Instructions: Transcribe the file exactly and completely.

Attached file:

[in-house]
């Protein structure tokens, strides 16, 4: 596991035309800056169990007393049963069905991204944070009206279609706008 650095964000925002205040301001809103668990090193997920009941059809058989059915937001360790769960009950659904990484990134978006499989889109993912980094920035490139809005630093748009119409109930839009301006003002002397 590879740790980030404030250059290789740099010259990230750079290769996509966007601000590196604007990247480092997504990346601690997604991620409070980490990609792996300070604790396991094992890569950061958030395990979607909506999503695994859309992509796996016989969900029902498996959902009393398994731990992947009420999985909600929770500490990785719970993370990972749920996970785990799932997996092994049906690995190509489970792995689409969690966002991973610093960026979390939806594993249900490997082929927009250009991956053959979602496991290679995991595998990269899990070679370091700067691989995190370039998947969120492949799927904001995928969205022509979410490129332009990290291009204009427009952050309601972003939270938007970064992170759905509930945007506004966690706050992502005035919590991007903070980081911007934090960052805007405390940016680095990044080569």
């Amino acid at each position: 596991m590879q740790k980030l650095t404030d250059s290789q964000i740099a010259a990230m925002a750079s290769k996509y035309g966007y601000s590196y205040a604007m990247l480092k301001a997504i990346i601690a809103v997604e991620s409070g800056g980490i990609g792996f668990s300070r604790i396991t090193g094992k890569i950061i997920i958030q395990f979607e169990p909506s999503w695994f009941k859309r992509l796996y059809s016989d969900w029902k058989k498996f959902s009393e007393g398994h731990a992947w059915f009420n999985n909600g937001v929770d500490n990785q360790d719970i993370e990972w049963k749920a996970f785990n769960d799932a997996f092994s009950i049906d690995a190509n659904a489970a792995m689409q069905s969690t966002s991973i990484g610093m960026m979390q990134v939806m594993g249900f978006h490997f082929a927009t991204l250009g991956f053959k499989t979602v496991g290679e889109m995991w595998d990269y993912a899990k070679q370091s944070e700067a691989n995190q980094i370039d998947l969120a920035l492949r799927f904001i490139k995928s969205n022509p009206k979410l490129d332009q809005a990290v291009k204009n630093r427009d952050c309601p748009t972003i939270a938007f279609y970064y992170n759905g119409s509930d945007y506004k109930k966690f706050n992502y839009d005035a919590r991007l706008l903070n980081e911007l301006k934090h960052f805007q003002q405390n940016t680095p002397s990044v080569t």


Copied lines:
[in-house]
């Protein structure tokens, strides 16, 4: 596991035309800056169990007393049963069905991204944070009206279609706008 650095964000925002205040301001809103668990090193997920009941059809058989059915937001360790769960009950659904990484990134978006499989889109993912980094920035490139809005630093748009119409109930839009301006003002002397 590879740790980030404030250059290789740099010259990230750079290769996509966007601000590196604007990247480092997504990346601690997604991620409070980490990609792996300070604790396991094992890569950061958030395990979607909506999503695994859309992509796996016989969900029902498996959902009393398994731990992947009420999985909600929770500490990785719970993370990972749920996970785990799932997996092994049906690995190509489970792995689409969690966002991973610093960026979390939806594993249900490997082929927009250009991956053959979602496991290679995991595998990269899990070679370091700067691989995190370039998947969120492949799927904001995928969205022509979410490129332009990290291009204009427009952050309601972003939270938007970064992170759905509930945007506004966690706050992502005035919590991007903070980081911007934090960052805007405390940016680095990044080569």
């Amino acid at each position: 596991m590879q740790k980030l650095t404030d250059s290789q964000i740099a010259a990230m925002a750079s290769k996509y035309g966007y601000s590196y205040a604007m990247l480092k301001a997504i990346i601690a809103v997604e991620s409070g800056g980490i990609g792996f668990s300070r604790i396991t090193g094992k890569i950061i997920i958030q395990f979607e169990p909506s999503w695994f009941k859309r992509l796996y059809s016989d969900w029902k058989k498996f959902s009393e007393g398994h731990a992947w059915f009420n999985n909600g937001v929770d500490n990785q360790d719970i993370e990972w049963k749920a996970f785990n769960d799932a997996f092994s009950i049906d690995a190509n659904a489970a792995m689409q069905s969690t966002s991973i990484g610093m960026m979390q990134v939806m594993g249900f978006h490997f082929a927009t991204l250009g991956f053959k499989t979602v496991g290679e889109m995991w595998d990269y993912a899990k070679q370091s944070e700067a691989n995190q980094i370039d998947l969120a920035l492949r799927f904001i490139k995928s969205n022509p009206k979410l490129d332009q809005a990290v291009k204009n630093r427009d952050c309601p748009t972003i939270a938007f279609y970064y992170n759905g119409s509930d945007y506004k109930k966690f706050n992502y839009d005035a919590r991007l706008l903070n980081e911007l301006k934090h960052f805007q003002q405390n940016t680095p002397s990044v080569t």